TAIPEI (Taiwan News) — Concerns that gambling allegations will bring down basketball in Taiwan were met head-on at a T1 League meeting Monday (Oct. 30).
Many players, including international stars, and referees are said to be involved in both gambling and match-fixing. The accusations follow several recent cases.
Wu Chi-ying (吳季穎) was found to have been game-fixing with the Yulon Luxgen Dinos. Also, former Taiwan Beer Leopards player Lo Chen-feng (羅振峰) admitted to betting on games in the semi-professional Super Basketball League (SBL), according to SETN. As a result, last week, T1 was fined NT$350,000 (US$10,800) for breaching betting rules.
T1 said Monday it would be seeking assistance from the Chinese Taipei Basketball Association and the Sports Administration, under the Ministry of Education. It added that it would also cooperate with prosecutors and sent a letter last week to seek assistance on the issue, in addition to penciling in an emergency meeting for November.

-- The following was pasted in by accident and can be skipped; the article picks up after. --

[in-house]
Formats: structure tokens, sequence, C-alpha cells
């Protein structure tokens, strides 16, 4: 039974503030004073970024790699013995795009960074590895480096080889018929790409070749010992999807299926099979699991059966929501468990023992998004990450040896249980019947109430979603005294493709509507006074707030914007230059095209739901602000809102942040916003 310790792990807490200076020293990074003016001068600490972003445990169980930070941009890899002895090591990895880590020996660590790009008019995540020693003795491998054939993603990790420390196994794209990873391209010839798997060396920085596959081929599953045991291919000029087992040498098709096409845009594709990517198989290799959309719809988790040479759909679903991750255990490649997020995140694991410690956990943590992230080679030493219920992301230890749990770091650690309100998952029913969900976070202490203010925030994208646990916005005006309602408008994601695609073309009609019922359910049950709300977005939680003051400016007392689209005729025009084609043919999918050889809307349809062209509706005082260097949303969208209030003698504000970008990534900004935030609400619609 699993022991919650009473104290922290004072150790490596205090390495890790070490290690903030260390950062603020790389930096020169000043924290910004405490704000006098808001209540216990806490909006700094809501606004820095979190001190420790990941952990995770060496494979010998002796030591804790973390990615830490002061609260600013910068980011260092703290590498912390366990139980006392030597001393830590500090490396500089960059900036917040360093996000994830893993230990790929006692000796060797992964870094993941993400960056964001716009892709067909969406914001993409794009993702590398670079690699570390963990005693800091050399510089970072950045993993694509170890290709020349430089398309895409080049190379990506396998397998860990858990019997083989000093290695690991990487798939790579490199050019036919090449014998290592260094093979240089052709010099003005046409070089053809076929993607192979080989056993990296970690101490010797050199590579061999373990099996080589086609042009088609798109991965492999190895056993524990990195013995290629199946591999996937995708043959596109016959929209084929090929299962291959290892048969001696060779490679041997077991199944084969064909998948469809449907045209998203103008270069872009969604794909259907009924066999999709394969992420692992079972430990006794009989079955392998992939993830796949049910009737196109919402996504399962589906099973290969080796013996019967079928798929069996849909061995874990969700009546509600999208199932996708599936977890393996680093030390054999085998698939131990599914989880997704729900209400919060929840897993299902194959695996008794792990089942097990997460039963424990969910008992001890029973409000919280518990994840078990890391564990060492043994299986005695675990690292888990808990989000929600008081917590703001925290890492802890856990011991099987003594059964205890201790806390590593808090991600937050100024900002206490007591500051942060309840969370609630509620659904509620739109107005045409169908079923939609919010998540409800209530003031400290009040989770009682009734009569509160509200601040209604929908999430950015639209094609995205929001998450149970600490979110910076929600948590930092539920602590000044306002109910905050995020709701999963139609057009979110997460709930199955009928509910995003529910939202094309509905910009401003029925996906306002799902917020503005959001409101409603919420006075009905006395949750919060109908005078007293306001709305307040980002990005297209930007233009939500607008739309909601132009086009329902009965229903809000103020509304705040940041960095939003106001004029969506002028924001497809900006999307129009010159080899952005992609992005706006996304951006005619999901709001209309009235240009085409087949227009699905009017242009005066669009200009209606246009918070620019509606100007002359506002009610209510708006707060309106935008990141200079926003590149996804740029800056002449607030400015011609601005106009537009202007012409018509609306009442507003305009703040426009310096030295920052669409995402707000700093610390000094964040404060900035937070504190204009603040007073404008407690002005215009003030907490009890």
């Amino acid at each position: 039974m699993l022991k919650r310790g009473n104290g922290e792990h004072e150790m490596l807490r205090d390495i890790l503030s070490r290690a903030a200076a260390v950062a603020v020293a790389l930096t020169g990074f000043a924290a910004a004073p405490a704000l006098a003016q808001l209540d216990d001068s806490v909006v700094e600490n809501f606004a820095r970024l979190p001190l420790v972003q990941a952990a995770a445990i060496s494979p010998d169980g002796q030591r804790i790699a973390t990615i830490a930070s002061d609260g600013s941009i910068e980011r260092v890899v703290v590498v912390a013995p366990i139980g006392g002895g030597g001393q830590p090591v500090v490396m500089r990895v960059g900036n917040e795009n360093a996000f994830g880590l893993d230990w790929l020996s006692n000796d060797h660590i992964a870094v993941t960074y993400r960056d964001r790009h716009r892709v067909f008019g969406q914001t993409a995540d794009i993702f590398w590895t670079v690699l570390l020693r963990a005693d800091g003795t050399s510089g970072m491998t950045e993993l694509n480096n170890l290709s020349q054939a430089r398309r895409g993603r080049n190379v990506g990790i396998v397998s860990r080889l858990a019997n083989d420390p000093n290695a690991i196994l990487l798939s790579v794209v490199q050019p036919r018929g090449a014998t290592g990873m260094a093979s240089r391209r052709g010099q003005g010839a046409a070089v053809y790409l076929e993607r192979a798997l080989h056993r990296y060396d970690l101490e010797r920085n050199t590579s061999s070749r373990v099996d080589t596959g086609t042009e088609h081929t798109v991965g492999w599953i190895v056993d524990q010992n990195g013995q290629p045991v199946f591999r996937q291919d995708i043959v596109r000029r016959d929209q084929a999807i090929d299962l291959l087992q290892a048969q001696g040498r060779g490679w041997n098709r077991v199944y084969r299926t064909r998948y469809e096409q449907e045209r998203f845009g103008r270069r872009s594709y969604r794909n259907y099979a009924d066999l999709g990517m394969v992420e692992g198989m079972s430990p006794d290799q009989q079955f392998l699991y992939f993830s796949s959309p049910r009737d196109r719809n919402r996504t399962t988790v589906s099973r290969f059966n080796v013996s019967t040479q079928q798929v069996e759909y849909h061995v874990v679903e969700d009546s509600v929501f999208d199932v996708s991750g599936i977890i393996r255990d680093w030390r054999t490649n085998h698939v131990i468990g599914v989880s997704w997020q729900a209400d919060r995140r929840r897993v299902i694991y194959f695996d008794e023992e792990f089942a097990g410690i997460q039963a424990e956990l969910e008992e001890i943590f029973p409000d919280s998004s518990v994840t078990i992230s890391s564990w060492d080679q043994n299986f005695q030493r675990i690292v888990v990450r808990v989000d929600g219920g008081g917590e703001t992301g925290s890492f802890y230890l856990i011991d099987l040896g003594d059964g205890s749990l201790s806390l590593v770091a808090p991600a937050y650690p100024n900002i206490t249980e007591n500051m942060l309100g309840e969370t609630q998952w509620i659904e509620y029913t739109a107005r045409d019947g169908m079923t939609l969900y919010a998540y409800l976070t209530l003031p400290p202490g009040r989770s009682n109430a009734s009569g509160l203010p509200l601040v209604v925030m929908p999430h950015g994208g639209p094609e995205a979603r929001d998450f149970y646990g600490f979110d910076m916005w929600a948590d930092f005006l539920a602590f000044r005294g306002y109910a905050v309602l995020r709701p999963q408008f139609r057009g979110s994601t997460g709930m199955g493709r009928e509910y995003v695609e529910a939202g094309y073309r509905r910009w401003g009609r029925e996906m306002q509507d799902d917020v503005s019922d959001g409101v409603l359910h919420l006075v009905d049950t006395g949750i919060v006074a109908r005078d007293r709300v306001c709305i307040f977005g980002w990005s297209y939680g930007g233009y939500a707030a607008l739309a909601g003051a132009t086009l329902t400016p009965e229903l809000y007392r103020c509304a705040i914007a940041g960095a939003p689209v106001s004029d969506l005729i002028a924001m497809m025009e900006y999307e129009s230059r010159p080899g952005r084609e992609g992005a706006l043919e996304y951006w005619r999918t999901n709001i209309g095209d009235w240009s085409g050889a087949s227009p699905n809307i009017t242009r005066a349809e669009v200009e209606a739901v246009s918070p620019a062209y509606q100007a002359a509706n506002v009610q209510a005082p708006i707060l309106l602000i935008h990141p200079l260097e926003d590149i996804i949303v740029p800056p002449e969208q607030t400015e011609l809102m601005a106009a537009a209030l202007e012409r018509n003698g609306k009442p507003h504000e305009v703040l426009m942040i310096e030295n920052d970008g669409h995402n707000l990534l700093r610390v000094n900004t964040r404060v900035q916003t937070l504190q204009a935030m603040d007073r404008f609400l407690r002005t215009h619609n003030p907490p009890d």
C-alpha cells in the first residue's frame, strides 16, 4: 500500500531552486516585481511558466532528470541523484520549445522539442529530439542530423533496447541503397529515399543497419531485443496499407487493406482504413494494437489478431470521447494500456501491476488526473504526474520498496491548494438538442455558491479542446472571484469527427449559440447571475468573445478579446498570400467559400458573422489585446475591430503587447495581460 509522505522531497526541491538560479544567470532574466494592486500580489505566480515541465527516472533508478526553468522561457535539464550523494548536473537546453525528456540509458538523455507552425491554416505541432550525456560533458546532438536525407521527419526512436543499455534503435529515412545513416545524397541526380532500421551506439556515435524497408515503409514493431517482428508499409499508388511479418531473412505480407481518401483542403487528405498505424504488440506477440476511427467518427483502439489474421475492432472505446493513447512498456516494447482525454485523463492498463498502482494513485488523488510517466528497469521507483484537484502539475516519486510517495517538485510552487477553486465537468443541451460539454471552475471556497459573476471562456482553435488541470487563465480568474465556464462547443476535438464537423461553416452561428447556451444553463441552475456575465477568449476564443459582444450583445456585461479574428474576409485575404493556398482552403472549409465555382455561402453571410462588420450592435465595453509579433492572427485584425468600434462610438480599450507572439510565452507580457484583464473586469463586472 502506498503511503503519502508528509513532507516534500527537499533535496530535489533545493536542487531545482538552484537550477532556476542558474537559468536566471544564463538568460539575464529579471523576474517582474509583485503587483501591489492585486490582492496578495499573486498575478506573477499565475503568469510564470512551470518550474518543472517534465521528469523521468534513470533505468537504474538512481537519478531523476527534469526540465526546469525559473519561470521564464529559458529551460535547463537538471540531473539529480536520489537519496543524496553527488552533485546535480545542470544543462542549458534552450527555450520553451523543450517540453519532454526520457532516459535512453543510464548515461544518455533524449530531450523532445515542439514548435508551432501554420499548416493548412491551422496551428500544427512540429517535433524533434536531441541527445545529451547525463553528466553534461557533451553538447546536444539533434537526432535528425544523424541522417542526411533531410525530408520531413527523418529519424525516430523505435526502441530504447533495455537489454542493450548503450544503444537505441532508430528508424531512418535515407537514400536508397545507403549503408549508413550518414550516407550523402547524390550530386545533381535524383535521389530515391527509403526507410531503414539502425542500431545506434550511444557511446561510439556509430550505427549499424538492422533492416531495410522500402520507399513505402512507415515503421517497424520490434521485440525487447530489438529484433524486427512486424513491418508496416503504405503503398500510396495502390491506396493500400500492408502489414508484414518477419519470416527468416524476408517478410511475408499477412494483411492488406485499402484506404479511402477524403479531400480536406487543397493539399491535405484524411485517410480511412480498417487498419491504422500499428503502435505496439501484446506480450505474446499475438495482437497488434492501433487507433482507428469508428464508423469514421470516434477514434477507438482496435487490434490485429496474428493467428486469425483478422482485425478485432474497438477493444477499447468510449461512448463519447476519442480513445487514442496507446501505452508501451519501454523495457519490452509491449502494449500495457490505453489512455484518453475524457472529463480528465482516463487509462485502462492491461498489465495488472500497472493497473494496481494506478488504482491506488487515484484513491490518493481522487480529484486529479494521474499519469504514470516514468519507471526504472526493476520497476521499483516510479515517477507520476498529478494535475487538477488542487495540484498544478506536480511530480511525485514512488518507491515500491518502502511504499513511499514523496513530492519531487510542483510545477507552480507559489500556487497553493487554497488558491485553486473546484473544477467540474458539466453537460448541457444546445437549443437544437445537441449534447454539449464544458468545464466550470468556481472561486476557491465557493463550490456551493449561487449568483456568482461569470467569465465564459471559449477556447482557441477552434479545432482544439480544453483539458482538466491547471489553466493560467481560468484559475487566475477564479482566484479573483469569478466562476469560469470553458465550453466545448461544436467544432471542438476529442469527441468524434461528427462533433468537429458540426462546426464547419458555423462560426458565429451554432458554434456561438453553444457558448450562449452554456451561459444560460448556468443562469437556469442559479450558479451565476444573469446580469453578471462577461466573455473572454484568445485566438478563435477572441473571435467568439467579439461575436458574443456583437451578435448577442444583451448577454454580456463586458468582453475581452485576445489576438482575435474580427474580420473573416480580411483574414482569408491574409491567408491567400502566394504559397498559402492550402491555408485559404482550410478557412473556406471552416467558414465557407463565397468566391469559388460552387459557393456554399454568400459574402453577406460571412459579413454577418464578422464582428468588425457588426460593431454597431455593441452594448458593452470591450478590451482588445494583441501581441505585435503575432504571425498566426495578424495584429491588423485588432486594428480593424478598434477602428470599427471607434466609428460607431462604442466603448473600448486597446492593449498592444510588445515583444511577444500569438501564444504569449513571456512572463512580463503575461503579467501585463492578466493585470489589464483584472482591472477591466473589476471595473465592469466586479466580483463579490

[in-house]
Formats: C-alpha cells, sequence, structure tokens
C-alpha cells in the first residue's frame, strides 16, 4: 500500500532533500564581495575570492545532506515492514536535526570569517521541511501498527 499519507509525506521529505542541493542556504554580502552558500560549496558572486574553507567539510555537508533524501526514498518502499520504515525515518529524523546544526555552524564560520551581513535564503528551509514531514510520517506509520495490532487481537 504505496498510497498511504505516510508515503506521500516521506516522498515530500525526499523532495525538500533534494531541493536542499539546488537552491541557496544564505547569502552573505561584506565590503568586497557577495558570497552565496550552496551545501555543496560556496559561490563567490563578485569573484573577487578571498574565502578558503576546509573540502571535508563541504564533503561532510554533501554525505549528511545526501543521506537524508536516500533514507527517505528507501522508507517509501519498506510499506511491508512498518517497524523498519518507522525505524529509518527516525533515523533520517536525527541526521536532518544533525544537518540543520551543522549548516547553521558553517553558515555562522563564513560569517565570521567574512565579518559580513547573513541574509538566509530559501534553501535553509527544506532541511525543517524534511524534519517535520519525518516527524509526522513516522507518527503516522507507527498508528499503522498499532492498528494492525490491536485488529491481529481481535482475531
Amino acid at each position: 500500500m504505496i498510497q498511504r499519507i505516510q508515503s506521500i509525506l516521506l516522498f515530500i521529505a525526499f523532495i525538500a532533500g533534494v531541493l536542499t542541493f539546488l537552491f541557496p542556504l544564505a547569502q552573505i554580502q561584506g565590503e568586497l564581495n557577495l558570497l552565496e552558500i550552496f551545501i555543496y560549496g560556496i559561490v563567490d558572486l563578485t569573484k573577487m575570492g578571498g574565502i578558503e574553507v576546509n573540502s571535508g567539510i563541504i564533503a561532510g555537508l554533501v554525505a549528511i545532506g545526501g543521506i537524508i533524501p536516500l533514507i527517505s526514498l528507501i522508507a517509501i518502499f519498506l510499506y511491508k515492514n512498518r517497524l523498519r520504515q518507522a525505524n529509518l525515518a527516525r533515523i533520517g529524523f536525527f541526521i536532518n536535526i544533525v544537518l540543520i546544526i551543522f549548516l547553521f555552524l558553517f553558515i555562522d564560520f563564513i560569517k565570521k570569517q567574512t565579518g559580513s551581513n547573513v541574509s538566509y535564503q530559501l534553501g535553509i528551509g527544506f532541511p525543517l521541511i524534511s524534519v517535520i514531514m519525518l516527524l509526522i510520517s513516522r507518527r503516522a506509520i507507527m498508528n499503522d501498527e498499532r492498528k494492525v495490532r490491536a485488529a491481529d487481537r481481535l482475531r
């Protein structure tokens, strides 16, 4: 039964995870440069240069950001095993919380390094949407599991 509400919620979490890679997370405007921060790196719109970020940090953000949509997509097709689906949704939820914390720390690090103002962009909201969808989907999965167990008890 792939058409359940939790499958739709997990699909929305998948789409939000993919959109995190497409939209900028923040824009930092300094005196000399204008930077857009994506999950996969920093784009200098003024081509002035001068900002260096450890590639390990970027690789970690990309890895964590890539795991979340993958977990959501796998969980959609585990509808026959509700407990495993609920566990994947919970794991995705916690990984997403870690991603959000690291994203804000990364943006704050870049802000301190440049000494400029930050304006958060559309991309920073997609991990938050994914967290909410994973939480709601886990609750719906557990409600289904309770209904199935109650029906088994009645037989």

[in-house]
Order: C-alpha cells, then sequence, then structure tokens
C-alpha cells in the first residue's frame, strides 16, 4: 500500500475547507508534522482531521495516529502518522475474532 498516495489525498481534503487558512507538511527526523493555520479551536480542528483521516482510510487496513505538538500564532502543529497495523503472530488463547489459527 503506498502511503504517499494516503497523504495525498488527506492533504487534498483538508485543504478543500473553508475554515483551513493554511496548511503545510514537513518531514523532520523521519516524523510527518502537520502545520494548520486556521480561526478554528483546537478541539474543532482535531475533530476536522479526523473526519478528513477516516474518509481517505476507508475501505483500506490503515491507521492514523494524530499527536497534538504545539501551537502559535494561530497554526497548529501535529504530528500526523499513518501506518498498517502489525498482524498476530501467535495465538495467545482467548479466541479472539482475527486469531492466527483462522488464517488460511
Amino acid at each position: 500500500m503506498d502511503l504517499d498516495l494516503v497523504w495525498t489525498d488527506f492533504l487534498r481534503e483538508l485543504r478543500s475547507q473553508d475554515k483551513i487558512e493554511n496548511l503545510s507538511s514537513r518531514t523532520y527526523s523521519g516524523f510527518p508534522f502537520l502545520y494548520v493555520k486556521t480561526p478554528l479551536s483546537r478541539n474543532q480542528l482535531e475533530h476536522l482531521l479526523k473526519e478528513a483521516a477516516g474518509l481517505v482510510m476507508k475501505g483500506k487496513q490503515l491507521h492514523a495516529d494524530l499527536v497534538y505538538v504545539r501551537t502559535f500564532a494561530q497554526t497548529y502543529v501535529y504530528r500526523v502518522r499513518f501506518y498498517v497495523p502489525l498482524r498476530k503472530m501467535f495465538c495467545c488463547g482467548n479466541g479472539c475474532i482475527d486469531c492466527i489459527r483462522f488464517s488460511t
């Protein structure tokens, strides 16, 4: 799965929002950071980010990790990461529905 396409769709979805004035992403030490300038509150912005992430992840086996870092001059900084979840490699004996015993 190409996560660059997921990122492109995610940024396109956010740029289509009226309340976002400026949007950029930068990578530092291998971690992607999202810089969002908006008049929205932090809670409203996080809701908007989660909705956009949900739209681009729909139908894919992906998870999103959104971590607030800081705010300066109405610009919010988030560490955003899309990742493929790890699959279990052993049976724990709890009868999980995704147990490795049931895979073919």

T1 League Secretary-General Wang Chih-Chun (王志群) was quoted as saying by SETN, “The league's approach is zero tolerance. Anyone involved in illegal activities will be punished. The strictest punishment will be given.”
The fear is T1’s "anti-gang, anti-gambling, and anti-violence" platform is collapsing and basketball in Taiwan will fall with it. This would be a similar situation to baseball in previous years.
After the Chinese Professional Baseball League (CPBL) was established in 1989 it underwent a series of betting scandals. This came to a head in 2008 when more than 222 individuals were investigated for gambling.
This led to wide disaffection with baseball, reduced crowds, and TV exposure. It still has not entirely removed the stain on its reputation or recovered its previous popularity as the “national game.”
T1 is the third professional basketball league in Taiwan since first being established professionally in 1994 and has six teams. On Saturday (Oct. 28) the new season’s opening game was held at Hsinchuang Baseball Stadium in New Taipei City.
Gambling is prohibited in Taiwan, except for national, state-organized lotteries.